Game Warden Sgt. Terry Hughes, right, Maine State Police Trooper Diane Vance, center, and Somerset County Deputy Jeremy Leal on April 9, 2013 inspect Christopher Knight’s camp in a remote, wooded section of Rome. Andy Molloy/Staff Photographer

The North Pond Hermit is now living for free on the internet. 

“The Hermit—The True Legend of the North Pond Hermit” is the 23-minute documentary by filmmaker and actress Lena Friedrich, who, in a comment on the Vimeo page where her film can now be watched for free, explained, “I just made it available for streaming as we are all forced to practice self-distancing.”

For Mainers doing the right thing and staying isolated as much as possible during the current health crisis, it’s a crisply edited, inherently fascinating little glimpse into the life and deeds of someone whose self-imposed quarantine from society is a lot more mysterious. 

It’s tempting to say that the Hermit (real name Christopher Knight) was simply a criminal. After all, in the 27 years in which he lived completely alone in a primitive, tarp-covered shelter in the deepest woods the Belgrade Lakes region has to offer, the Hermit did commit what prosecutors and newspapers tallied as “a thousand burglaries,” mainly of summer camps in the area. He stole food (avoiding homemade goods and favoring cereal, hot dogs, bread), alcohol (apparently anything but Miller Lite, according to one frequent victim) and copious batteries which he was using to power small radios to keep up with our world. (“He knew who the Kardashians were,” explains the Maine state trooper who eventually caught Knight in 2013.) 

Christopher Knight spent 27 years alone in the central Maine woods before his arrest on burglary charges in 2013. Photo by Andy Molloy/Staff Photographer

Friedrich’s film never talks to Knight directly, instead interviewing the unavoidably colorful collection of Mainers in and around the Hermit’s old stomping (and stealing) grounds. Some are deeply sympathetic, such as one woman who, speculating on why people have found the Hermit’s story so intriguing, says, “Inside of all of us, we might like to do something more radical, and we didn’t.” One Mainer who actually spotted the Hermit in his camp one night several months before Knight’s capture, notes that he let Knight leave unmolested after the two exchanged a greeting of silent bows, communicating mutual peaceful intentions. Musing on his one-time intruder, the older man clearly identifies with not having “to put up with people.” Some skateboarding teens from Knight’s alma mater, Lawrence High School, say that culture there hasn’t changed much, and that the “judgmental” nature of their peers has left them thinking that getting away from it all might not be a bad idea. 

Others are less on the Hermit’s wavelength, with one woman mocking his stealing, asking, if he lived alone in the woods for almost three decades, why couldn’t he have learned to hunt and fish? Another woman, whose camp was repeatedly burgled (and whose secret smoke detector camera caught the first sight of the Hermit), is understandably still freaked out that a strange man was always watching from out in the dark Maine woods. And while Maine newspapers eventually made the Hermit’s exploits the stuff of banner headlines, the trooper addresses the matter with the expected matter-of-factness —Christopher Knight kept breaking into homes, so she finally arrested him (thanks to a motion-triggered camera.)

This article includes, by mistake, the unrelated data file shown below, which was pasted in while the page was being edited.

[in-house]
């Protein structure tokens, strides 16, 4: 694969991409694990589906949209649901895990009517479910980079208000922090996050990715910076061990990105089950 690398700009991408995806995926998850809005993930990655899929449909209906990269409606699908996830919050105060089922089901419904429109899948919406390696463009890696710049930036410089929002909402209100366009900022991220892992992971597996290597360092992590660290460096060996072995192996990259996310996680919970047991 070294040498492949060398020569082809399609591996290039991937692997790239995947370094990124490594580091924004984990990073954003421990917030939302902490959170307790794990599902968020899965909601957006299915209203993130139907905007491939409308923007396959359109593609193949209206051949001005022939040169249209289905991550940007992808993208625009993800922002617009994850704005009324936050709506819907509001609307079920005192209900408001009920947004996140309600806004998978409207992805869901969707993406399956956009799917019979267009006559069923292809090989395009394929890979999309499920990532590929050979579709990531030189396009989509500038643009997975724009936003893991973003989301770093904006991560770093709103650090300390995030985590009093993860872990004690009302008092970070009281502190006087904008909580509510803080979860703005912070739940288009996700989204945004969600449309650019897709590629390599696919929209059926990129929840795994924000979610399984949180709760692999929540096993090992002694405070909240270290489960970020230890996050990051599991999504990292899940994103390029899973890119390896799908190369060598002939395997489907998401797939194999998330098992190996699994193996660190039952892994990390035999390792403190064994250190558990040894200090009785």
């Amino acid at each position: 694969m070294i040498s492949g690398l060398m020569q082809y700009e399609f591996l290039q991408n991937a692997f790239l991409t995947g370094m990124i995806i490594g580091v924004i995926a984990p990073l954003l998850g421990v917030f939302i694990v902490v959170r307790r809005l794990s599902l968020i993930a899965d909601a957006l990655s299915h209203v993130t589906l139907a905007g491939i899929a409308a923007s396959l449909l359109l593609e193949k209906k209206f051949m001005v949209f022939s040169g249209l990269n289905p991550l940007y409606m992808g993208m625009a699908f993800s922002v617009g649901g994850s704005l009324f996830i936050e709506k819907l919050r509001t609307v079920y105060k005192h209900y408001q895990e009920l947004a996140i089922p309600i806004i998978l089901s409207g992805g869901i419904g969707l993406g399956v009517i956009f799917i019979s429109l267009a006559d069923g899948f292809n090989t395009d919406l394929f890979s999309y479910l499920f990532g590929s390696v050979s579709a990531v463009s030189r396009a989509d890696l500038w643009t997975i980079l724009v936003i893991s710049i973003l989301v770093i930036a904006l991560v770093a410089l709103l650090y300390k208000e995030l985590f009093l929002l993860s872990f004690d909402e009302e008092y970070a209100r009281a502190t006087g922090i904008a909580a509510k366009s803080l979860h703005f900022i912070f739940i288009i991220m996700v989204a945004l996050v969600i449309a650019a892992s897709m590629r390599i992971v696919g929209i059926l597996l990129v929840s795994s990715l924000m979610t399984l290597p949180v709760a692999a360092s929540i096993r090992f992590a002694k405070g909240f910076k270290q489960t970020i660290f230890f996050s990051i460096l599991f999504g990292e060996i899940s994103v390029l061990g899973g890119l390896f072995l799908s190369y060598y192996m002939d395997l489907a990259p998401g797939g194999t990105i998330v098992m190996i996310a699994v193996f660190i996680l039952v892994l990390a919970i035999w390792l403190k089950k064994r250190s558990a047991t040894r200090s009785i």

Friedrich’s film is shot with shaky hand-held footage of her following a local through the woods on a search for the Hermit’s apparently still-intact campsite, the remoteness and her guide’s sometimes overdramatic comments threatening to turn things into a found-footage horror movie. The man claiming, “I don’t think deer will go where we’re goin’ — It’s bad,” seems straight out of a Stephen King short story. Possibly about a hermit living deep in the Maine woods.

But when the camera finally arrives, the Hermit’s home for 27 years contains no mysteries but the one about the 20-year-old Mainer who left his home with nothing and didn’t emerge until he was nearing 50, his family never even reporting his disappearance. A worn-smooth wooden seating plank. A radio antenna snaked up a tree. A clothesline so old, the tree it’s wound around has grown to envelop it. A discrete shot of a makeshift latrine. Hundreds and hundreds of stolen and discarded propane tanks littering the surrounding woods. “See, he ain’t so dumb as you think,” the guide says at one point, pointing to a jerry-rigged clothes hanger, another layered summation of the facts and feelings of the matter at hand. 

Friedrich’s narrator-free film ends with the onscreen facts that Christopher Knight served seven months in jail, is now living in the greater community under court supervision, and receives mental health services. And that he, like all self-respecting figures of Maine folklore, isn’t interested in explaining why he left that community in the first place. 

“The Hermit—The True Legend of the North Pond Hermit: is available for free on Vimeo at 

Dennis Perkins is a freelance writer who lives in Auburn with his wife and cat.

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